Black, white, and increasingly irrelevant

by pkerkstra on June 8, 2011

After leaving the Inquirer, I spent five months on a project for PlanPhilly in eastern North Philadelphia, a neighborhood where black and Latino Philadelphia meet. It was a fascinating place, and I learned a lot covering the story. One of the lessons was this: City Hall doesn’t reflect the city any more. Philly’s power structure is so stuck in the old black/white dynamic of the past that it’s ignored – at its own peril, I think – the changing demographics of the city. If it weren’t for growing Asian and Latino populations, the city would have lost a lot of residents over the last ten years. Anyway, I looked at this issue for the Inquirer. Excerpt:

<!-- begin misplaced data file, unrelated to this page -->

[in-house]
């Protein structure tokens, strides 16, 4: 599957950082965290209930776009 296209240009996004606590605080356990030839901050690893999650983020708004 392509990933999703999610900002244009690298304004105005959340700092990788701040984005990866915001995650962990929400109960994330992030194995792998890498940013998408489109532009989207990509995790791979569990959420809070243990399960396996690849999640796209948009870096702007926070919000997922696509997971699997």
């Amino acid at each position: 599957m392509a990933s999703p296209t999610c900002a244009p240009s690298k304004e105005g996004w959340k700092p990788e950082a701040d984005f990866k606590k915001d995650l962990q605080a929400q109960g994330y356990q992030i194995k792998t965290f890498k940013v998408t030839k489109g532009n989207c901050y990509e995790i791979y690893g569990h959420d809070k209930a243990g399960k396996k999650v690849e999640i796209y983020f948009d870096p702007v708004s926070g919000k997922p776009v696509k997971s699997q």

For most of Philadelphia’s history, the tense, delicate balance (and imbalance) between black and white has shaped and defined the city.

Political power, economic conditions, the city’s unique culture; all of it has flowed from the interplay between these two Philadelphias.

But it’s not that simple anymore. The latest census figures – which say 21 percent of city residents are now neither white nor African American – make it foolish to view Philadelphia through the binary racial prism of the past.

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